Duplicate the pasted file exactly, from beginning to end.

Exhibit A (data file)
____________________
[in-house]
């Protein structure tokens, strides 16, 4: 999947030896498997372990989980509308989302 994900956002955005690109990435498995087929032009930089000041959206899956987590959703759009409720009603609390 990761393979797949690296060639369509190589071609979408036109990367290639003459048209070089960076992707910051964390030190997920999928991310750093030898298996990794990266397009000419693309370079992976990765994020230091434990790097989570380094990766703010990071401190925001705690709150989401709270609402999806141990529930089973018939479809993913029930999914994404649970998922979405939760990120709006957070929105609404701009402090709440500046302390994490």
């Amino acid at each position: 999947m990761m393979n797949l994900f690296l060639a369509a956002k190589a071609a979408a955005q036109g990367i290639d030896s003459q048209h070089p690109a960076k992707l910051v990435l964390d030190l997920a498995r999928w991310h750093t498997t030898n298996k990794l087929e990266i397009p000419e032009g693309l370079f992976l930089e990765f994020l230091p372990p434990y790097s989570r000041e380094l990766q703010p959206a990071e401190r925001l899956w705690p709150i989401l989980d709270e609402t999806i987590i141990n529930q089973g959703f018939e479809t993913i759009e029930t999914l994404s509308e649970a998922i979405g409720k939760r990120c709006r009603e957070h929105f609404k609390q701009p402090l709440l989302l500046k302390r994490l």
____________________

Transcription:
[in-house]
């Protein structure tokens, strides 16, 4: 999947030896498997372990989980509308989302 994900956002955005690109990435498995087929032009930089000041959206899956987590959703759009409720009603609390 990761393979797949690296060639369509190589071609979408036109990367290639003459048209070089960076992707910051964390030190997920999928991310750093030898298996990794990266397009000419693309370079992976990765994020230091434990790097989570380094990766703010990071401190925001705690709150989401709270609402999806141990529930089973018939479809993913029930999914994404649970998922979405939760990120709006957070929105609404701009402090709440500046302390994490």
């Amino acid at each position: 999947m990761m393979n797949l994900f690296l060639a369509a956002k190589a071609a979408a955005q036109g990367i290639d030896s003459q048209h070089p690109a960076k992707l910051v990435l964390d030190l997920a498995r999928w991310h750093t498997t030898n298996k990794l087929e990266i397009p000419e032009g693309l370079f992976l930089e990765f994020l230091p372990p434990y790097s989570r000041e380094l990766q703010p959206a990071e401190r925001l899956w705690p709150i989401l989980d709270e609402t999806i987590i141990n529930q089973g959703f018939e479809t993913i759009e029930t999914l994404s509308e649970a998922i979405g409720k939760r990120c709006r009603e957070h929105f609404k609390q701009p402090l709440l989302l500046k302390r994490l």